The NRC crystallographers got permission to use the Ferranti computer at the U. of T. (FERUT), as much as they needed. At that time, crystallography in Canada was well established at a few universities and government laboratories. They did powder diffraction and single-crystal analyses of organic and inorganic compounds as well as minerals and metal complexes. Their crystals would have varied space groups. It was therefore essential to devise generalized crystallographic programs, which can handle all space groups, and economize on the calculations by taking full advantage of the space group symmetries, and the corresponding structure factor and electron-density expressions, given in the International Tables for X-ray Crystallography (1952). To achieve that, the appropriate equations of the space group were represented by a simple pseudo code, which directed a short interpretive routine to make the necessary changes to the main program; so that it calculated the required equations. The article by Ahmed & Barnes (1958) gives some details of the NRC Generalized crystallographic programs.

After FERUT was retired, we used computers in Ottawa, starting with the IBM 650 then the IBM 1620, and in each case we used the symbolic codes of those computers. Finally in 1965 the NRC Computation Center installed an IBM 360. This time all our crystallographic programs were written in FORTRAN IV, by F.R. Ahmed, S.R. Hall, C.P. Huber & M.E. Pippy (1966). That was the last rewrite of the NRC generalized crystallographic programs. These programs served us till about 1986. By that time our crystallography group became part of the NRC Institute of Biological Sciences, under the new name of Protein Crystallography Group. Our main research was now directed to the study of macromolecular structures. Computer programs for these studies were all imported from other laboratories. The program FRODO for computer graphics was in daily use by our group.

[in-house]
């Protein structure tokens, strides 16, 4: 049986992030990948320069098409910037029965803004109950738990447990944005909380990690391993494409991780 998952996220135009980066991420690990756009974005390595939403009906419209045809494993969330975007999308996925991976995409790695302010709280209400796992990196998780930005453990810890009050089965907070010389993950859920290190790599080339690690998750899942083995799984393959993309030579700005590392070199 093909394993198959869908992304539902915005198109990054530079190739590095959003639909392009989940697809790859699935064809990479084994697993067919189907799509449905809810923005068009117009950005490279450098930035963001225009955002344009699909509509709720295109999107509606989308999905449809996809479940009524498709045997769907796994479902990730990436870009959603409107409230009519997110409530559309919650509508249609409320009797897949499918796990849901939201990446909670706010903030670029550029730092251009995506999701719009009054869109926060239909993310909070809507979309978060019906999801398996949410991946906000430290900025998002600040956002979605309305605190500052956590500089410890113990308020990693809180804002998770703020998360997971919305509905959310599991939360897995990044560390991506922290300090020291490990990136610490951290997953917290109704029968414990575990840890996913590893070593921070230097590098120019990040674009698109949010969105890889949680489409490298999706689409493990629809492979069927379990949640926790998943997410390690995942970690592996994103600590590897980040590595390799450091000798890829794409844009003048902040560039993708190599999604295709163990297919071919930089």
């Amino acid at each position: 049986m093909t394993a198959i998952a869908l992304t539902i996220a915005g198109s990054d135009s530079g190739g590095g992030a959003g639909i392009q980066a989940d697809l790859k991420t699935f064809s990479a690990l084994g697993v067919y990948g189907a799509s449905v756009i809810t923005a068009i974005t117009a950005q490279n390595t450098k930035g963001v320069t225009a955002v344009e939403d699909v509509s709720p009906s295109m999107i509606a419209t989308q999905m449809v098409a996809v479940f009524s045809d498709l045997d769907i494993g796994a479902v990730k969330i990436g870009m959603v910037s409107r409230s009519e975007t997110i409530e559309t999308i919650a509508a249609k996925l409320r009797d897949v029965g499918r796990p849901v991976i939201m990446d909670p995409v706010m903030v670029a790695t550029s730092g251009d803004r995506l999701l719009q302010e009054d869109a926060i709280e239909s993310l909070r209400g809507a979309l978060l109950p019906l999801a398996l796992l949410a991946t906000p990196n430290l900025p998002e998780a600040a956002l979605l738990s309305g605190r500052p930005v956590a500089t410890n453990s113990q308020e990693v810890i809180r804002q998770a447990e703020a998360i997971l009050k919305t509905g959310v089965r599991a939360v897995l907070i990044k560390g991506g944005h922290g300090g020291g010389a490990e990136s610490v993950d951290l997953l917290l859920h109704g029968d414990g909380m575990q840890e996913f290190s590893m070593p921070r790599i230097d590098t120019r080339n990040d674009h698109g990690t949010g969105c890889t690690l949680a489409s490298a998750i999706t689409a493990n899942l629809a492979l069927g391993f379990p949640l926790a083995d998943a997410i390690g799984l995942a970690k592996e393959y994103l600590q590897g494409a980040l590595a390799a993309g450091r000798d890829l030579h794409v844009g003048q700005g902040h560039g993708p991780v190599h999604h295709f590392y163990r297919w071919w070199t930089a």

The programs that we wrote in machine or symbolic language lasted for an average of 3.3 years, while the FORTRAN programs lasted for 20 years. The FORTRAN package was also more versatile for distribution to other laboratories in Canada and abroad. The technical advances of the last half century, by producing powerful X-ray beams, automatic data collection with diffractometers/area detectors, and computers with phenomenal speeds, have benefited most areas of crystallography. I consider myself lucky to have witnessed these interesting developments.  

It gives me great pleasure to show in Fig. 3 the photos of four NRC colleagues who are closely related to this article. They are Dr. W. H. Barnes, FRSC, our section Head, Sydney R. Hall, Carol P. Huber and Margaret E. Pippy, co-authors of the NRC FORTRAN package of crystallographic programs.

I am grateful to Lachlan M. D. Cranswick for inviting me to write this article, and for his help with the Figures. 


Ahmed, F. R. & Barnes, W. H. (1958) Acta Cryst. 11, 669-671. 

Ahmed, F. R. & Cruickshank, D. W. J. (1953) Acta Cryst. 6, 765-769. Ahmed, F. R., Hall, S. R., Huber, C. P. & Pippy, M. E. (1966) NRC Crystallographic Programs for the IBM 360 System, World List of Crystallographic Computer Programs, 2nd ed., Appendix p. 52. 

Booth, A. D. (1946a) Trans. Faraday Soc. 42, 444-448. 

Booth, A. D. (1946b) Proc. Roy. Soc., A, 188, 77-91. 

Cox, E. G., Gross, L. & Jeffrey, G. A. (1949) Acta Cryst. 2, 351-355. 

Cruickshank, D. W. J. (1949) Acta Cryst. 2, 65-82. International Tables for X-ray Crystallography (1952), Vol. 1. Birmingham: Kynoch Press.